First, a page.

The code generation is done via encrypting the current time (milliseconds since 1970/01/01 0:00 UTC divided by 30,000) with HMAC-SHA1 using the key from the initialization. From the result are some bytes selected and displayed as current authenticator code.

Security Vulnerability

Because of a weak one time pad key generation algorithm on the client side, an attacker who is able to capture the encrypted initialization response between server and client device can fully compromise the security of the Mobile Authenticator[3]. The reason is, that the one time pad key used for encryption of the server response only depends deterministic from the current time on the client device. Normally that time shouldn't differ too much from the common time. So an attacker only needs to guess some time values, calculate the corresponding one time pad keys, use them for decryption of the captured server response and check, whether one of the results make sense (because of the known format of the included serial number, it is easy to say, whether a result makes sense or not). If he finds such a result, it is very likely that he guessed the correct one time pad key and now knows the authenticator ID and the secret code calculation key from the decrypted response.

To prevent this attack even if there is no real randomness (e. g. hardware random generator) is available on the client device, there should be used aside from the current time also some kind of user generated randomness (pressing random buttons on the device, ...) for creating the one time pad key used for encryption of the initialization data.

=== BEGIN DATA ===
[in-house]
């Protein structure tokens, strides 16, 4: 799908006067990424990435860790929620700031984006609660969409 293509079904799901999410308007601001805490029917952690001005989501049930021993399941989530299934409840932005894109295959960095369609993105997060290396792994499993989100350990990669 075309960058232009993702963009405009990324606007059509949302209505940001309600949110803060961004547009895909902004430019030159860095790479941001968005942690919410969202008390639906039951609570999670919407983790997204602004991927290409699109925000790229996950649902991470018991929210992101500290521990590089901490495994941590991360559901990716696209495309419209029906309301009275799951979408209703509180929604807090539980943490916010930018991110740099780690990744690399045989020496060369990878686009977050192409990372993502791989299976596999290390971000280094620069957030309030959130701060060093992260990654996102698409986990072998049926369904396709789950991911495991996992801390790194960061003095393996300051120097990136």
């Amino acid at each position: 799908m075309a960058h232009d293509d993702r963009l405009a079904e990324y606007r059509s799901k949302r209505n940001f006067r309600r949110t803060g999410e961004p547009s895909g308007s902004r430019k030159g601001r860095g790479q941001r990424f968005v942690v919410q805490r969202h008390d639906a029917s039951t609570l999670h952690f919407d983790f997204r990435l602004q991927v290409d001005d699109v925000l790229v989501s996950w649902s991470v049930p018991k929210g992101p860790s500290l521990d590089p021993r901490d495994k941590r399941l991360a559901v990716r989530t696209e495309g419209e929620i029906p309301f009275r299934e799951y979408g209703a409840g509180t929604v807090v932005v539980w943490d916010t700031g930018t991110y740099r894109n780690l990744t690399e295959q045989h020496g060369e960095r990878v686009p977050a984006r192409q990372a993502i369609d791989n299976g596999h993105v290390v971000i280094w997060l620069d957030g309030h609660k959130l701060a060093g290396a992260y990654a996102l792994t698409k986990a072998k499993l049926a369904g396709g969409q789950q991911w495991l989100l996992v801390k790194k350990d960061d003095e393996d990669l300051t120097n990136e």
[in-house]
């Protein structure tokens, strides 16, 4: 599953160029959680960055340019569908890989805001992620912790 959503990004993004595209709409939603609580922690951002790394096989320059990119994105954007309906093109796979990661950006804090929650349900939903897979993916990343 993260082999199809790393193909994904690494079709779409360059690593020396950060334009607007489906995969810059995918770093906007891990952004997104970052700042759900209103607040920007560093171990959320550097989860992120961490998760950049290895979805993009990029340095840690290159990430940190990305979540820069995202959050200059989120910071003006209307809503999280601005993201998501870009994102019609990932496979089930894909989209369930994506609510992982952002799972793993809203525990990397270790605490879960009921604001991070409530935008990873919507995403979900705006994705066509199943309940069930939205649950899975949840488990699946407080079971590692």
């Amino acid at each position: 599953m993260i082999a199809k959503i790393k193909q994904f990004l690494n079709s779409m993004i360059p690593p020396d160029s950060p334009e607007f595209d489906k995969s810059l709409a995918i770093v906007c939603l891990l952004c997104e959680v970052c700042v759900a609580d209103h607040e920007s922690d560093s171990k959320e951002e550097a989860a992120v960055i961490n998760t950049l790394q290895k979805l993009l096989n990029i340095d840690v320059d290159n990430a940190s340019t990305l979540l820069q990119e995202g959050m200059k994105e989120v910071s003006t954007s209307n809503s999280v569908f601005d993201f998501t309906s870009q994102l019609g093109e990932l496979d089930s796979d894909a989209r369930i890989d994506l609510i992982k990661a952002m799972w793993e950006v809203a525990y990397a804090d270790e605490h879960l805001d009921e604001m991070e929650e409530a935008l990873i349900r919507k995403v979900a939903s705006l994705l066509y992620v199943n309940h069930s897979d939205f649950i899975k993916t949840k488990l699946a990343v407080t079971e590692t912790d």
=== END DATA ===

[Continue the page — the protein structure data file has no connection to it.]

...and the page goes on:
Desktop ports

It is possible to reimplement the specification to run the Mobile Authenticator also directly on the PC. It is difficult to say, whether this is less secure or not in comparison to running it on a real mobile device. Of cause an attacker could read out the necessarily stored secret code calculation key from the PC via a trojan and so breaks the security of such a PC authenticator. But with a trojan on the PC of the victim, the attacker could also read the typed authenticator code when the victim is logging into the game, interrupting the connection of the victim and using the current authenticator code by itself for immediate game login (maybe with a bot) while preventing further game logins of the victim via the trojan.

List of desktop ports with public source code availability:

It is also possible to run Blizzards implementation within a mobile phone emulator on the desktop.

An online version also exists and is publicly available since November 2011. The source code of the PHP implementation are published, but this is not the case for the website. This kind of online application are less secure than a desktop port, but, as an advantage, you can retrieve your code from anywhere.


  • This application was announced on March 31st, 2009 on the US official forums and June 2nd, 2009 on the EU official forums.[4][5]
  • The Mobile Authenticator app was not available in mid to late September 2009 for some reason. Several blue posts stated this fact, but no reason was given.
  • All Android based phones can download and use the Mobile Authenticator app listed in the Android Market regardless of whether the phone is listed as being supported here.


External links